23:38 GMT29 November 2020
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    With widespread protests over the nature of the proposed TTIP, TPP and TISA trade agreements, many people have raised serious concerns over the extra power it will give corporations to sue governments through a secretive international dispute court.

    The International Center for Settlement of Investment Disputes (ICSID) is a World Bank-funded, Washington DC-based supranational court set up in 1966 to settle disputes between multinational corporations and countries that have signed up to the court. 

    Although not widely written about or reported in the mainstream media, many critics have spoken out against ICSID, due to the fact that it has the power to overrule legal and other judicial decisions made by sovereign states, combined with the ability to make governments change certain decisions they've made.

    The court is the main avenue for foreign multinational corporations to sue governments if they feel their business operations or investments have been inhibited.

    Most international investment treaties contain clauses that ensure countries are members of the court, which in turn entitles foreign investors the right to activate the dispute arbitration system, known as the Investor-State Dispute Settlement (ISDS).

    Fears of More Powers Under TTIP, TPP

    While the court has been in operation for close to 50 years, there are fresh concerns over a potential increase to its powers, with proposed multinational trade deals TTIP, TPP and TISA thought to provide ICSID with a broader scope for multinationals to pursue legal action against governments.

    The idea that corporations can sue governments for introducing measures harmful to a company's investment potential is among one of the chief concerns from critics of the Transatlantic Trade and Investment Partnership (TTIP).

    There is a fear that it will lead to a reduction in the qualities of many services, such as the UK's NHS, with critics arguing that international corporations will be out to make a profit instead of focusing on quality service and customer care.

    As part of negotiations, officials from France and Germany have expressed their concerns with the ISDS arbitration system, calling for it to be removed from any potential trade deal.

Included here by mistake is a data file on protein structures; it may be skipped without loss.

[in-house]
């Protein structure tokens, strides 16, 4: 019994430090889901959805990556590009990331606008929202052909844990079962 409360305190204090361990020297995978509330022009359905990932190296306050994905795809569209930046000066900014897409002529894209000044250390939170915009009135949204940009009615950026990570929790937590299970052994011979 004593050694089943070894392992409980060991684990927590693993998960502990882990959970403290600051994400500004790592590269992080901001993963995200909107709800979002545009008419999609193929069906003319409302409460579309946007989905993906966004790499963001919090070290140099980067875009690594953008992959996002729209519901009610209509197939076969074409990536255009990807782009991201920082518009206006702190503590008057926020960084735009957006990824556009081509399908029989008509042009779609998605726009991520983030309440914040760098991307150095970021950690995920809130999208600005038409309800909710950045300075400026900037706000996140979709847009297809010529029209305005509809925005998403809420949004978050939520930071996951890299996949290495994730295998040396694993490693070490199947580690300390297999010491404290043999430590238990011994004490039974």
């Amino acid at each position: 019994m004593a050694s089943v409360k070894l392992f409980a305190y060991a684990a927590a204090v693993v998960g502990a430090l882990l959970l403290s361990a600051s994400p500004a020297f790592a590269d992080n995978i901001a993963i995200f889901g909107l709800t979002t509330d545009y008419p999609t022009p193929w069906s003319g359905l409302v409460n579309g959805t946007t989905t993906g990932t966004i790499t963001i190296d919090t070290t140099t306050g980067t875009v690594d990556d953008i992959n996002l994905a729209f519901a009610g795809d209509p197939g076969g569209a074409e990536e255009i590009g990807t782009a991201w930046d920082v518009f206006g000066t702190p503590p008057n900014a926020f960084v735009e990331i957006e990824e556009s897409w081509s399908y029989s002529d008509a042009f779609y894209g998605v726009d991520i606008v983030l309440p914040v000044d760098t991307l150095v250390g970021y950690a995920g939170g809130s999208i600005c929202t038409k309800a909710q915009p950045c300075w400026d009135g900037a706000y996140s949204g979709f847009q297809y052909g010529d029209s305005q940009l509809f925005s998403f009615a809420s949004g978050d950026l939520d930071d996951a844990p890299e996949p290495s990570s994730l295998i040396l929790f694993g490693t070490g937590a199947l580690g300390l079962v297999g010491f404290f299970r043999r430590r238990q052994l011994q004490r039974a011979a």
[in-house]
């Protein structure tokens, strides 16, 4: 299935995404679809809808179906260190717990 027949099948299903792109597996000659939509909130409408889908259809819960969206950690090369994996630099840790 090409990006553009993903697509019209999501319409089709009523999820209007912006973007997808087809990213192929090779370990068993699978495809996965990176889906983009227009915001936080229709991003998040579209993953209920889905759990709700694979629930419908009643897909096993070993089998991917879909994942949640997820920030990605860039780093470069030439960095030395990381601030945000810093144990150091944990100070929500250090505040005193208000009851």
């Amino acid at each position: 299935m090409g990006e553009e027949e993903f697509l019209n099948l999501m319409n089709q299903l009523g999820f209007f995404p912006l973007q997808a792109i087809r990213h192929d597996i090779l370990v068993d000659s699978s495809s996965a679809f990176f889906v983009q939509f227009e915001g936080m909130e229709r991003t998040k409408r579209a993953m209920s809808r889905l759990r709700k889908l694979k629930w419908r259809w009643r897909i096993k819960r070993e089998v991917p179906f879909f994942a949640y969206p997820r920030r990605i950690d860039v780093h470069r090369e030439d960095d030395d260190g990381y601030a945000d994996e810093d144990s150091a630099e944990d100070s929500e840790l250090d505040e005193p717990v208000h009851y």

Matthias Fekl, French Secretary of State for Foreign Trade, was quoted earlier this year saying that he would "never allow private tribunals in the pay of multinational companies to dictate the policies of sovereign states, particularly in certain domains like health and the environment."

    The court has also seen some ethically questionable legal challenges take place, such as the decision by tobacco giant Philip Morris to sue the governments of Australia and Uruguay, after lawmakers introduced plain packaging cigarette legislation for health reasons.

    While many health experts applauded the governments' decisions, the company has argued that the packaging requirements in both countries violated its international investment, while proceedings are ongoing.

    ICSID Raises Legal Questions

    Along with trade agreement proposals giving greater power to the international dispute court, there are also major concerns about the legitimacy of the ICSID when compared to basic legal standards. 

    The ICSID rules and guidelines are written by the court itself, meaning that in effect, it creates its own rules, which goes against international court regulations.

    There are also questions over the neutrality of the ICSID decision-makers, as the court is accused of not having independent arbitration, with lawyers often mediating disputes between corporations and governments, leading to concerns over potential conflicts of interest.

    While unlike most universal judicial systems, precedent law is not used in ISDS processes, leading many governments to question their defense of certain lawsuits, as there is also no appeal process against decisions.

    On top of criticism from anti-TTIP, TPP and TISA campaigners, negative sentiment against the court has long been felt in South America, with Bolivia, Venezuela and Ecuador withdrawing from the court, while Brazil has never been a member.


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